RIPS Programs 2012

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Medical Marijuana: A Growing Concern? 
Sunday July 22, 2012 10:45am - 11:45am @ HCC-Room 205
Jaye Anne Barlous and Kelly Reynolds

The legalities of medical marijuana is a fascinating example of state and federal laws at war. Although 15 states have legalized marijuana for medical purposes, the drug remains a banned substance under federal law, raising issues of Congress's pre-emption authority under the Supremacy clause. To further befuddle researchers, state laws often involve a complicated quagmire of referenda, statutes, regulations, ordinances, and judicial opinions. This program delves into the conflict between the federal government's enforcement of the Controlled Substances Act, and state and local laws underscoring the therapeutic benefits of cannabis. The speakers will also address practical concerns surrounding lawful access to medical marijuana. Whether the medicinal use of marijuana is ultimately slated for eradication, or achieves legalization, this presentation will challenge you to take a fresh look at this complex and rapidly changing area of law.

Connect with Patrons by Creating Strong Research Guides 
Monday July 23, 2012 10:45am - 11:45am @ HCC-Room 202
Catherine M. Dunn, Morgan Stoddard, and Sara Sampson

Preparing Strong Research Guides: Lessons from the Georgetown Law Library
Georgetown Law Library Research Guide Style Manual

The advent of online technologies has led to an explosion of available research resources, making the efforts of librarians to direct users to the best sources more critical than ever. One of the ways libraries can meet this need is by creating and updating online research guides for its users. This session will cover best practices for preparing these guides--including the initial decision to develop a guide in a particular area or of a particular type--the steps taken to create it, and how to markets a guide's use once completed.

Diversify Your Teaching Portfolio with Tutorials! 
Monday July 23, 2012 1:15pm - 2:15pm @ HCC-Room 207
Cindy Guyer and Karen Skinner

Software Comparison Spreadsheet  | Tutorial Production Handouts
Sample Tutorial Slides and Script  | Bibliography on Tutorials

Sample Tutorials:
Legislative History Tutorial | Spring Review Tutorial | Statutes in Print Tutorial

Today's challenges of teaching legal information literacy include limited face time with users, demanding millennials who want more than lectures, and the introduction of new and changing research interfaces. Creating web-based tutorials is one way to address these challenges while, simultaneously diversifying your teaching portfolio. Tutorials can be instructional, reinforcing, and/or assessment-focused. Discover the components of three types of tutorials and the best practices for ensuring your tutorials are tailored to the learning needs of your particular audience. Also learn about the various free and proprietary software options for creating tutorials. To assist in the tutorial production process, participants will be provided with tips and cautions, templates and samples, sources for multimedia content, and a selected bibliography of sources about creating and utilizing tutorials.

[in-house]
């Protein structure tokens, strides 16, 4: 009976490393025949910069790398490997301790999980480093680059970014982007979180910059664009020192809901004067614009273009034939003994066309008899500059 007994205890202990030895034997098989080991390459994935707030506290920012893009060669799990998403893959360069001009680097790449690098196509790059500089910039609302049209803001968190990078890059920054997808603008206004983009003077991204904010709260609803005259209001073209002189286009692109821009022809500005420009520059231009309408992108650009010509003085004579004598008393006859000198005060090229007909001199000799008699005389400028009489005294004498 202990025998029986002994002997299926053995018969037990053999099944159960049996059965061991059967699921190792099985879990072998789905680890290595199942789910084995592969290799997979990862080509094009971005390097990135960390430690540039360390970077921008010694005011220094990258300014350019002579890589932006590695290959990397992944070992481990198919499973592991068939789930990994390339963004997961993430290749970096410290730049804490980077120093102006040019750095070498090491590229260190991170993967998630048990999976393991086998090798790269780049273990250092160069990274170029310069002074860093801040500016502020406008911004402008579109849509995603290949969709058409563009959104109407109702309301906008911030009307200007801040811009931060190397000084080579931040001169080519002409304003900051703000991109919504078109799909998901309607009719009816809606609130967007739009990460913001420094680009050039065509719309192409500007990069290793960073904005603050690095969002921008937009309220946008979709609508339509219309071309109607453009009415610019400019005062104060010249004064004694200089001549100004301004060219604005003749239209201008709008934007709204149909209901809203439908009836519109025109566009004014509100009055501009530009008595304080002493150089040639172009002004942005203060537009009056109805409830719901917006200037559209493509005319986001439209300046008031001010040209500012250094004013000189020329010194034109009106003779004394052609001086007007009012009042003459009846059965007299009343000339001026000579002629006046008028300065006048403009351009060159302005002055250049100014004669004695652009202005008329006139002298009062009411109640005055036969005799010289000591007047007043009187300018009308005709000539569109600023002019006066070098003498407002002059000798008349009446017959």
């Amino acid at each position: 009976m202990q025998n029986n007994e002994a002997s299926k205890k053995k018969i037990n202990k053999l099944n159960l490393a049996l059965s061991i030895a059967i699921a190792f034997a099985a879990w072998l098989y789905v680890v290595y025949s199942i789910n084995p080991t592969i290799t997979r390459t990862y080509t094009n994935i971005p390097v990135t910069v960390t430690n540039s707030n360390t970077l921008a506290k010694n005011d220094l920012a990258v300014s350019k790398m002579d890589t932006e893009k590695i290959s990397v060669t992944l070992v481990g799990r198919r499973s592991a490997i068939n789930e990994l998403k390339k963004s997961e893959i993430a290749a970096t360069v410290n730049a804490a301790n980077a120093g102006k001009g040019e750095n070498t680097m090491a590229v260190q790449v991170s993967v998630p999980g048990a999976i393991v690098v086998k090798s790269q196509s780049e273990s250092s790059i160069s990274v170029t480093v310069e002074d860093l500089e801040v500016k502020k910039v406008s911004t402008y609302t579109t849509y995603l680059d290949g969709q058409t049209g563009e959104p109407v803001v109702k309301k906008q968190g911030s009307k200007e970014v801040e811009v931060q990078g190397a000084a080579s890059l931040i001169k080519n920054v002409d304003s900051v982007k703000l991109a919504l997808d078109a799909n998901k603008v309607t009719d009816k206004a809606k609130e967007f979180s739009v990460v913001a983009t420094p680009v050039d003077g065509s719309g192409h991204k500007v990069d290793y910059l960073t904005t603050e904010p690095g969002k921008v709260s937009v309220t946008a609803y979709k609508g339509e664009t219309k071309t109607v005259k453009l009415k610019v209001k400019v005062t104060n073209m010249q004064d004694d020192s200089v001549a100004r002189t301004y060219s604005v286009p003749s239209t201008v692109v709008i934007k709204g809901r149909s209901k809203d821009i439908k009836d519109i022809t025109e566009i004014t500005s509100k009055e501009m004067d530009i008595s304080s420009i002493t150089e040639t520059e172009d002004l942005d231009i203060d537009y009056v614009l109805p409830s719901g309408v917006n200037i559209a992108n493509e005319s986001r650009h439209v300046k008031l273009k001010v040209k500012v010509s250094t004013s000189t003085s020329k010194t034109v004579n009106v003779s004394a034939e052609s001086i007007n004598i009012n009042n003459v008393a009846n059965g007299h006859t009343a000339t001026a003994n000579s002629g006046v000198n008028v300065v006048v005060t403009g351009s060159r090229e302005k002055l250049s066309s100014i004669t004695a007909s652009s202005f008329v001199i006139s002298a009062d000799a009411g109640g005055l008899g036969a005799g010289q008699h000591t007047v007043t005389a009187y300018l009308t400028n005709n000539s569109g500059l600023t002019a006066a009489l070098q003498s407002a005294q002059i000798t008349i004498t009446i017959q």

Riding Solo: Legal Research Competencies for the Solo Practitioner 
Tuesday July 24, 2012 8:30am - 9:45am @ HCC-Room 208
Charles A. Pipins, Michael Bird, and Katy Stein

Handout: Pre-Trial Skills Bibliography

The number of law school graduates who start solo practices has grown substantially in recent years. For the law school class of 2008, NALP reported that 3.3 percent of these graduates were working as solo practitioners. For the class of 2010, that number soared to 5.7 percent of reporting graduates. With increasing numbers of law students entering solo practice, legal research instruction must address economically realistic options for conducting comprehensive legal research. This program will address the trends of students entering solo practice, and law librarian panelists will discuss how these changes influence legal research instruction at their institutions. In addition, panelists will present ideas and examples of lesson plans focused on introducing students to research without the use of expensive legal research databases.

What Were They Thinking and Where Do I Find It?: Strategies for Starting Legislative History Research 
Tuesday July 24, 2012 10:15am - 11:15am @ HCC-Room 208
John Cannan, Matthew E. Braun, Susan C. Sullivan, Margaret M. Wood, and Meg J. Evans

Strategies for Starting Legislative History Research
Resources on Congressional Procedure

A law library patron walks up to the reference desk and says: "I have this statute, and I need find out why Congress passed it." What is a reference librarian to do? Depending on the library, and perhaps the particular patron, the answer may be to consult a print index to a collection of government documents in microform. In another library, there may be compiled legislative histories in print or electronic format that can meet the patron's needs. Still, elsewhere, a database may serve as a one-stop shop for searching and retrieving committee reports and hearings and legislative debates. The panel will engage in a role-play and roundtable discussion on how law librarians from various types of institutions can quickly, yet thoroughly, utilize available resources to help patrons find the materials that just may answer the question: "What were they thinking?"